the radiopaque marker is removed from model 24, such as by drilling a pilot
hole 40 into the center of the radiopaque marker 36 (FIG. 6), inserting a
guide
element 42 (such as an insert handle, a sleeve, an indexing pin, or a stud) in

the pilot hole 40. As shown in FIG. 7A, an upper end portion 42a of the guide
element 42 projects outwardly from the pilot hole 40 and can be used to
precisely position a surgical guide hole 44 that may be lined with a metal
ring
46 in surgical guide 34, which is typically made of a resinous plastic
material
that is heated and conformed over the representative teeth 26 of the
model/cast
24 by applying downward pressure, as is known in the art.
9) The surgical guide 34 may then be placed over the patient's teeth
(similar to its
placement on model 24, as shown in FIG. 5), and the surgical guide hole 46
will be at the precise location and alignment so that an osteotomy drilled
through the guide hole 44 in the surgical guide 34 and into the patient's jaw
bone, will be in substantially the identical location in which the radiopaque
marker 36 appeared in the composite image 38. The drilling of the osteotomy
through the surgical guide 34 may typically involve the use of a surgical
guide
tool 43 that is seated in the guide hole 46 for aligning a drill 52, such as
shown
in FIG. 7B.
[0070]
As briefly noted above, a similar technique may be used to evaluate the
accuracy of
an existing surgical guide 34, whether that guide has been made using the
technique(s)
described herein, or by other methods. The surgical guide 34 is fitted to the
model/cast 24 of
the patient's teeth, and a hole 32 (simulated osteotomy) is drilled into the
cast or model 24
using the surgical guide 34. The hole 32 is filled with radiopaque marker 36,
scanned, and
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the resulting image is overlaid with the original patient CT scan in
substantially the same
manner as described above. It will be appreciated that substantially any
surgical guide can be
evaluated for accuracy prior to surgery using the techniques describe herein.
For example, if
a clinician fabricates an in-office surgical guide or orders a commercially-
prepared surgical
guide, and desires to test the accuracy of that guide, the clinician may
repeat the pre-surgical
phase of the technique on a duplicate model with a new radiopaque marker to
assess the
precision and accuracy of the surgical guide. When the clinician is satisfied
with the virtual
implant (radiopaque marker) position provided by the image-overlay technique,
the surgical
guide may be sterilized and then used during surgery on the patient.
[0071] As described above, one pre-surgical benefit of the image-overlay
techniques of the
present invention is the ability to fabricate an accurate in-office "CT-
confirmed" surgical
guide, while another benefit is to permit or facilitate confirmation of the
accuracy of
substantially any surgical guide regardless of its fabrication method.
Although there are
differences in preparation, the outcomes and benefits of producing pre-surgery
"CT-
confirmed" surgical guides are substantially similar. By employing the image-
overlay
technique and reviewing the results, if a commercially-prepared surgical guide
is deemed
acceptable to the clinician, the image-overlay technique provides a means to
"CT-confirm"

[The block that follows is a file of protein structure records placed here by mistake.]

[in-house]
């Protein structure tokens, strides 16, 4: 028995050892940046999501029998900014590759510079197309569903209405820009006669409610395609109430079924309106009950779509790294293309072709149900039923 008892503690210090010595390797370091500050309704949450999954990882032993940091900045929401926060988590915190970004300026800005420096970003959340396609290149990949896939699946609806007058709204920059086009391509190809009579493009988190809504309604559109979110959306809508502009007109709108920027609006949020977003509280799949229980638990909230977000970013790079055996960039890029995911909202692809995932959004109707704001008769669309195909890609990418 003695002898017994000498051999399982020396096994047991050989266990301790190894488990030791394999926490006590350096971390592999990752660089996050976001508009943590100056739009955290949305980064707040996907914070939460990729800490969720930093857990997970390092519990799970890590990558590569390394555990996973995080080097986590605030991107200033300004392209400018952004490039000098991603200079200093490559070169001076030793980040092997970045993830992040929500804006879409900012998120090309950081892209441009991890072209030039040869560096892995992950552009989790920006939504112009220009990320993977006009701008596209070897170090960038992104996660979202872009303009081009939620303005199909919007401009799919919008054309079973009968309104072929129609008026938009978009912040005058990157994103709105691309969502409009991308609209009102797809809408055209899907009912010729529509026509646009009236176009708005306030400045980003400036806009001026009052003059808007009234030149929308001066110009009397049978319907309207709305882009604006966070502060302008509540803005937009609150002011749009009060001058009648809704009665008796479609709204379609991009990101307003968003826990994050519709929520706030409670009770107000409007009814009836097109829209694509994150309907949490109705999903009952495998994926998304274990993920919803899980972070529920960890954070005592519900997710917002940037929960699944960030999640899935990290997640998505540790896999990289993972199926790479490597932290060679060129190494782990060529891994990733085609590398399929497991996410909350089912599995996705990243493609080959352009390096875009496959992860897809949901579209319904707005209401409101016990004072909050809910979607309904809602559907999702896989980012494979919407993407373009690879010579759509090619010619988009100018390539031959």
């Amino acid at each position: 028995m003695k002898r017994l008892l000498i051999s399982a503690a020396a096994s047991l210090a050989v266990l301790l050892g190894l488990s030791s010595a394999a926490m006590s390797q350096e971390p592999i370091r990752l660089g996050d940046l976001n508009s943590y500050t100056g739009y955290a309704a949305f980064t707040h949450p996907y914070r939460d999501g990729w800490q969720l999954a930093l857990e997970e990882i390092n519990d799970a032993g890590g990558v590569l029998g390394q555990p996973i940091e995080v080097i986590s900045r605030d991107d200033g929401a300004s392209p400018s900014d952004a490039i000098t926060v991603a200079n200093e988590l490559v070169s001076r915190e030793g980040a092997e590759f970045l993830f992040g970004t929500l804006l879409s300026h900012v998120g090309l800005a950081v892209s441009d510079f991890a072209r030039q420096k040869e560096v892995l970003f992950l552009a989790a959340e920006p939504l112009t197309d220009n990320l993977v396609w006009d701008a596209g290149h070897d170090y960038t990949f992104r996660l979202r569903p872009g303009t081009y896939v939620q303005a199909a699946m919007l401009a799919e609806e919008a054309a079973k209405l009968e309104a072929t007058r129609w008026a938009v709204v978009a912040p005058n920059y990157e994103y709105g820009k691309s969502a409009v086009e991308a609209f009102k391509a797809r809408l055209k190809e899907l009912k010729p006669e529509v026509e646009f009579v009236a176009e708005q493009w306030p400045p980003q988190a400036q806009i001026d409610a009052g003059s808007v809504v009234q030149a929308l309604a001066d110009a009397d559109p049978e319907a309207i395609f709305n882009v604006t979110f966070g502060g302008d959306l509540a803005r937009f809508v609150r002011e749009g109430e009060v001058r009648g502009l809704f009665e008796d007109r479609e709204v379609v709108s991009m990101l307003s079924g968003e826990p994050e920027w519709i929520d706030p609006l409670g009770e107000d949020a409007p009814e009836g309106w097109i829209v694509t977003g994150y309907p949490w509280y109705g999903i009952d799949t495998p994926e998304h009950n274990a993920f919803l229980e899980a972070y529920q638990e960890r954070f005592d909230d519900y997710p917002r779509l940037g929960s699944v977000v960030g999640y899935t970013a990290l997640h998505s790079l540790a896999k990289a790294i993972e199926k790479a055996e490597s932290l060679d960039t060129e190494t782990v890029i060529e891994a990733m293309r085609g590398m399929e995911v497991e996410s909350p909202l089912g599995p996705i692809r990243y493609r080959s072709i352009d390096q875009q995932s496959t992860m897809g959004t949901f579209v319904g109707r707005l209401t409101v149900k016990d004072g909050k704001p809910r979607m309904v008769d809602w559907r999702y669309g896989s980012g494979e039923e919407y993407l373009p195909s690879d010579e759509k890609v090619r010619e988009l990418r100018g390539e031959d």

the precision of substantially any fabricated surgical guide.
[0072] Different manufacturers of surgical drilling systems typically
utilize a different "V-
factor" for their surgical drills or "burs" (i.e., defining the portion of the
bur that is included in
dimensional calculations provided by the bur manufacturer), which should be
taken into
consideration during implant placement. When osteotomy depth is a concern,
such as due to
encroachment upon a "safety zone" of an adjacent vital anatomical internal
structure (such as
neurovascular bundle, maxillary sinus, or cortical plate perforation), the use
of optional
techniques (such as the "pick-up technique" or its laser-scanning corollary,
described below),
may be more appropriate. Such techniques facilitate the avoidance of errors
during the
surgical phase of treatment, which may be particularly challenging to address
and correct.
Therefore, the use of techniques and systems that facilitate a dental
professional's ability to
quickly and accurately assess osteotomy preparation and final implant position
can be very
important.
Pick-Up Technique
[00731 Optionally, a dental professional may take steps to further ensure
proper location of a
hole (osteotomy) that is drilled into the patient's jaw 30, by using a "pick-
up" technique that
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involves placing a stud in an initial pilot hole drilled in the jaw (similar
to pilot hole 40
drilled in model 24, such as shown in FIG. 6), and taking an impression of the
region during
the surgical procedure of placing the insert or prosthesis. When the
impression material cures
in the patient's mouth and is removed, the stud stays in the impression
material and thus is
removed ("picked up") from the pilot hole formed in the patient's jawbone. The
impression
material is then used to make a cast or model (such as a plaster cast), and
the cast will include
the stud (or a drilled hole filled with a radiopaque marker representing the
stud). The cast is
then scanned to create a 3-dimensional image that is overlaid with the
original 3-dimensional
patient scan (showing internal tissues) to verify whether the pilot hole in
the patient's jaw is
placed in the desired location and orientation. It will be appreciated that
the making and
scanning of a cast or other physical model with the stud is optional, since
the impression
itself could be scanned and viewed as a negative, which would result in an